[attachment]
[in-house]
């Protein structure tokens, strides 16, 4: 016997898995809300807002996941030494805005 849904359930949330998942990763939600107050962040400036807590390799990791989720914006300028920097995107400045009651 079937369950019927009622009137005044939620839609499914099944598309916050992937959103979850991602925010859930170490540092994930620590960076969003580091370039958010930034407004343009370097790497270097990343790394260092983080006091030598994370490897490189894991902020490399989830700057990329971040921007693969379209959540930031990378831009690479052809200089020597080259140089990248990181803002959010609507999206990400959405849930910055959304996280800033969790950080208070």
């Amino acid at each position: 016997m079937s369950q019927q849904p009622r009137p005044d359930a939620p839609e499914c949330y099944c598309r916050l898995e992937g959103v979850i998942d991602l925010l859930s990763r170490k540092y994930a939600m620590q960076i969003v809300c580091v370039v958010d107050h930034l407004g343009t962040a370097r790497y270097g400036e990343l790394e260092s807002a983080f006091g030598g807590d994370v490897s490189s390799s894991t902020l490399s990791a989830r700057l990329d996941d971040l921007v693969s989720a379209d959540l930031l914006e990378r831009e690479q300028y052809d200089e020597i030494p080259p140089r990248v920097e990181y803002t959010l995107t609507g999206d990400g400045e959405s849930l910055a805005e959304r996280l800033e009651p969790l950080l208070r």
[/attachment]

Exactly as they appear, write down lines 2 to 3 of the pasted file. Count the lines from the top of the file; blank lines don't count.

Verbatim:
């Protein structure tokens, strides 16, 4: 016997898995809300807002996941030494805005 849904359930949330998942990763939600107050962040400036807590390799990791989720914006300028920097995107400045009651 079937369950019927009622009137005044939620839609499914099944598309916050992937959103979850991602925010859930170490540092994930620590960076969003580091370039958010930034407004343009370097790497270097990343790394260092983080006091030598994370490897490189894991902020490399989830700057990329971040921007693969379209959540930031990378831009690479052809200089020597080259140089990248990181803002959010609507999206990400959405849930910055959304996280800033969790950080208070």
């Amino acid at each position: 016997m079937s369950q019927q849904p009622r009137p005044d359930a939620p839609e499914c949330y099944c598309r916050l898995e992937g959103v979850i998942d991602l925010l859930s990763r170490k540092y994930a939600m620590q960076i969003v809300c580091v370039v958010d107050h930034l407004g343009t962040a370097r790497y270097g400036e990343l790394e260092s807002a983080f006091g030598g807590d994370v490897s490189s390799s894991t902020l490399s990791a989830r700057l990329d996941d971040l921007v693969s989720a379209d959540l930031l914006e990378r831009e690479q300028y052809d200089e020597i030494p080259p140089r990248v920097e990181y803002t959010l995107t609507g999206d990400g400045e959405s849930l910055a805005e959304r996280l800033e009651p969790l950080l208070r």